Cancer and genes: Why we have got it wrong Part 2. Why the foetus holds the key

By Jerome Burne

Here are some heretical thoughts about the war against cancer.
“It’s unwinnable. We not going to cure it and we don’t need to.”
“Everyone thinks being diagnosed with cancer is a calamity. It’s not necessarily the case. We can transform cancer from a dreaded killer to something we can live with.”
“Cancer is rather like ageing; we don’t want to beat it or fight it but manage it.”
“Cancer is not disease, it’s a condition.”

 What makes them heretical is that the conventional view believes that cancer is the result of random mutations that create rogue cells, which grow fast and have to be fought aggressively with surgery, radiation and drugs.

But the heretical thoughts are not the musings of an irresponsible alternative practitioner but extracts from a talk given by an internationally acclaimed physicist last year who specialises in cosmology. The video can be found on the New Scientist website. His radical new theory about what cancer is and how we might be able to tame it rather than beat it, come from the heart of the cancer establishment.

Four years ago Professor Paul Davies, now Principal Investigator at Arizona State University’s Center for Convergence of Physical Science and Cancer Biology, was asked by the American National Institutes of Health to take a look at cancer through the eyes of a physicist whose methods and insights differed markedly from those of cancer biologists.

Cancer treatment and research is failing

His commission was to come up with fresh insights. The Institutes acknowledged the unimpressive survival rates from the current approach, identifying mutating cancer gene and targeting them with more and more drugs – despite the billions spent on research.

Davies estimate of the benefit of these drugs is surprisingly small. ‘For many cancers, once it has metastasised (spread),’ he says in the lecture ‘drug treatment produces an average increase in life-span of just a few weeks compared with forty years ago.’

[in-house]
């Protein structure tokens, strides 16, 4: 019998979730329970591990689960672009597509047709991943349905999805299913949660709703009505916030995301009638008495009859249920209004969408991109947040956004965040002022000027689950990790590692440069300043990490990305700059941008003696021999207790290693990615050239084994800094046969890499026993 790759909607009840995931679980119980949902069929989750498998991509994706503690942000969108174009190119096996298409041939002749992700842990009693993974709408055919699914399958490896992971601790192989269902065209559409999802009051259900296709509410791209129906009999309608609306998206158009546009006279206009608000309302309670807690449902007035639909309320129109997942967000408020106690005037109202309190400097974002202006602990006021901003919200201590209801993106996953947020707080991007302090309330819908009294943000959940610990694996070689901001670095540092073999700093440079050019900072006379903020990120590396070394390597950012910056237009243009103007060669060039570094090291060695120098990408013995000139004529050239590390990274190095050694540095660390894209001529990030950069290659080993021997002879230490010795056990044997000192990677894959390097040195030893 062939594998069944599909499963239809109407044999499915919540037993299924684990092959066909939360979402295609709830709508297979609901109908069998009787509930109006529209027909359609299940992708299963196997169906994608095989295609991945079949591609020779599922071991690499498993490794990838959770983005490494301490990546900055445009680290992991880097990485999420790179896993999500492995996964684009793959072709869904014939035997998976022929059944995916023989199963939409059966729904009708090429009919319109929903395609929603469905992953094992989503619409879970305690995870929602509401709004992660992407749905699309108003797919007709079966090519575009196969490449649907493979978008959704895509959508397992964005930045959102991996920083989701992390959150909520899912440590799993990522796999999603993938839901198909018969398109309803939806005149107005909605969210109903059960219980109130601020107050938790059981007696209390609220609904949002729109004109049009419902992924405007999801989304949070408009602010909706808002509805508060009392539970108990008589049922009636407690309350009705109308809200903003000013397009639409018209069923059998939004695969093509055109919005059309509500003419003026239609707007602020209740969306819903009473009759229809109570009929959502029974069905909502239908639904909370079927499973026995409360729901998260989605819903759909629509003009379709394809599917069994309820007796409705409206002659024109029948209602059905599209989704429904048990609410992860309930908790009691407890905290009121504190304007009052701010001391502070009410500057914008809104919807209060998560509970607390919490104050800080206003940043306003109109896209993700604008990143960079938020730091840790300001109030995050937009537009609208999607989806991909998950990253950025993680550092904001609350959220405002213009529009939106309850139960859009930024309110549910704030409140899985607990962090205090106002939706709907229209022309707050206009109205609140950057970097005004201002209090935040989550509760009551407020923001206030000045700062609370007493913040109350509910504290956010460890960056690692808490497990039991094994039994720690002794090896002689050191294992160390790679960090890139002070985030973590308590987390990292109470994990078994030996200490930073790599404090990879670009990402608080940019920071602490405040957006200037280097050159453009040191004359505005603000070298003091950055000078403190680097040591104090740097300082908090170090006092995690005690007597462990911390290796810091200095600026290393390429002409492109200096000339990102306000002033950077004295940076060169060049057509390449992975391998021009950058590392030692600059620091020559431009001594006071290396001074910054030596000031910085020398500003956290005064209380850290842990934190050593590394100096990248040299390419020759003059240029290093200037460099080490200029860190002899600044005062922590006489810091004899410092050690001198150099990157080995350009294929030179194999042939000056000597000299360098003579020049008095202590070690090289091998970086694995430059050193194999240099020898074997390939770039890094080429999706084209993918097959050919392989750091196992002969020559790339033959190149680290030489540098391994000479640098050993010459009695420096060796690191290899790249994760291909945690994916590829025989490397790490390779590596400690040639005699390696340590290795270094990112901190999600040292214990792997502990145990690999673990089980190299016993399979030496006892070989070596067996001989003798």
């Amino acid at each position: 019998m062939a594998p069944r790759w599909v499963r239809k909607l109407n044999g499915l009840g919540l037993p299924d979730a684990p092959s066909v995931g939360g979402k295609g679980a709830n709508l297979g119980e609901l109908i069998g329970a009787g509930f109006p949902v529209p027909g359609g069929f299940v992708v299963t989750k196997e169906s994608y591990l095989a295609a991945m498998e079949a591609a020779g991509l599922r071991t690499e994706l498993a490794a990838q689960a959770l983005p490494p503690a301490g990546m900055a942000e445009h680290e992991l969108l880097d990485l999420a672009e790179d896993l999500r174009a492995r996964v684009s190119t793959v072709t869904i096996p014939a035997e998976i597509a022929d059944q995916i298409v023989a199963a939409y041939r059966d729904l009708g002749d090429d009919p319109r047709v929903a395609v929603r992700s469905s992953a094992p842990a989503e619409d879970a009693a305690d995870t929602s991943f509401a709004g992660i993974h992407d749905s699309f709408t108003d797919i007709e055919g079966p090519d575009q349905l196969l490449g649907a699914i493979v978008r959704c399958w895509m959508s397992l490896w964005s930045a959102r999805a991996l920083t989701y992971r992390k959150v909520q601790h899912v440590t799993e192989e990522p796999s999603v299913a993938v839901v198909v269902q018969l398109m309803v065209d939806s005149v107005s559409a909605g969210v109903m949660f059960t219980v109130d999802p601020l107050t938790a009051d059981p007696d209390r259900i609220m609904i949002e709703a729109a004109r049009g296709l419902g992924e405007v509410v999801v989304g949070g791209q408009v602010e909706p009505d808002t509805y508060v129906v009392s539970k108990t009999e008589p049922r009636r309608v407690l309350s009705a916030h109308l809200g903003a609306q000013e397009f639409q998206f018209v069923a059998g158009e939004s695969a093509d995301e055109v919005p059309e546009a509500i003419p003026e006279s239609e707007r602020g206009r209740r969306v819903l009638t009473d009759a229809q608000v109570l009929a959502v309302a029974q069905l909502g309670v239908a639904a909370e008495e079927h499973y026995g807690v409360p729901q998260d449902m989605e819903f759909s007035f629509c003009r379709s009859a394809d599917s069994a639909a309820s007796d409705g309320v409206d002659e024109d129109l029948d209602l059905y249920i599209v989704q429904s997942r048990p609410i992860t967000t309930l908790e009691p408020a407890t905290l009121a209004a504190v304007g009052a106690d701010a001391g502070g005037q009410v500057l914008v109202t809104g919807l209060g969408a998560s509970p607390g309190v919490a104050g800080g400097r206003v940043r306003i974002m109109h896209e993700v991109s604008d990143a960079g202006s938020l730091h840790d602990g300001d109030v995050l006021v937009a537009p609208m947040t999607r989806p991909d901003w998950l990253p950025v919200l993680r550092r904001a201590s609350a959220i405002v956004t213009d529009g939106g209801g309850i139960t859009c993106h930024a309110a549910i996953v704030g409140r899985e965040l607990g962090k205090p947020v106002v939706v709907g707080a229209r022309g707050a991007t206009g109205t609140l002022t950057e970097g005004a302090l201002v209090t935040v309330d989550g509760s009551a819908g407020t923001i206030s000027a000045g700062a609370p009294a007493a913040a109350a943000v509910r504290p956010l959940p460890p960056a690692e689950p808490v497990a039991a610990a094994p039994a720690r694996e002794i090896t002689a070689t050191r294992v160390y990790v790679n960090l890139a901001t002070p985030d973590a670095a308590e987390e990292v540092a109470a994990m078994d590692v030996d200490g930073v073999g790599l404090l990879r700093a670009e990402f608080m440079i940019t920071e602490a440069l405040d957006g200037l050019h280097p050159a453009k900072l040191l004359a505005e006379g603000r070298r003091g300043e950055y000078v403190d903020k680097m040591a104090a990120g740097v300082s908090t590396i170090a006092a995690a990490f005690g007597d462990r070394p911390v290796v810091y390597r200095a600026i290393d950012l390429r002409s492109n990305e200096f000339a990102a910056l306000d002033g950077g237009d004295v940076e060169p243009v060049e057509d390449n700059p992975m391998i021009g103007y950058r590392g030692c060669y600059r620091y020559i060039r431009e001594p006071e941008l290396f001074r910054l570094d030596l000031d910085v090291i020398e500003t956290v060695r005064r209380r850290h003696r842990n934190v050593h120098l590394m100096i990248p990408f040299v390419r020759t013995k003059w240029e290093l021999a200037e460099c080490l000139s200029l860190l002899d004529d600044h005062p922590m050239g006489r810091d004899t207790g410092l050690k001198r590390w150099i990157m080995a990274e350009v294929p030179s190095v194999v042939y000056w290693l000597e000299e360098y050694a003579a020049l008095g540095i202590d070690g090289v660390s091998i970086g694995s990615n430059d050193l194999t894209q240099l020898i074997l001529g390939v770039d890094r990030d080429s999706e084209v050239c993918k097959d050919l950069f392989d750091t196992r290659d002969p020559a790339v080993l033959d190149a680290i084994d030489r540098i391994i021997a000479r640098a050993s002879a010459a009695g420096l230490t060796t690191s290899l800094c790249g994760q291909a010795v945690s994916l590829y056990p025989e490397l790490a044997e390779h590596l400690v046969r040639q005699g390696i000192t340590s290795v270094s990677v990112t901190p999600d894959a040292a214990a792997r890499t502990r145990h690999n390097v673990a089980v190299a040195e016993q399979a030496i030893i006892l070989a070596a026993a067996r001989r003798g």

So what does he think is going wrong? If you have read my previous post about the pioneering investigations into what drives cancer by Professor Mina Bissell, Distinguished Scientist with Berkeley Lab’s Life Sciences Division at the University of California and an authority on breast cancer, then you will have an idea of what Davies is talking about. It can roughly be summed up with the phrase: ‘It’s the environment, stupid’.

The fact that two respected academics, both known for thinking outside the box, have mounted serious challenges to the assumptions that have dominated cancer for decades should give pause for thought to those who insist that the standard treatment is the only way to go.  

Drugs aimed at the wrong targets

The reason for the poor improvement in survival rates is, Davies suggests, because oncologists have been thinking about the problem in the wrong way. Relying exclusively on drugs once a cancer has spread means that sooner than later the new tumour will build up resistance and the drug will stop working.

Instead, he concludes, cancer treatments need to make use of a natural process called epigenetics. It is going on all the time. It is the way that the body turns genes on and off as and when it needs them.

The old idea that genes were unchanging instructions for making proteins is long gone. Instead we now know a huge range of things – the chemicals found in certain fruits and vegetables, cutting back on your calories, putting on a lot of weight, stress, exercise – that can all have an effect on gene activity, including the ones involved in growing and spreading a tumour.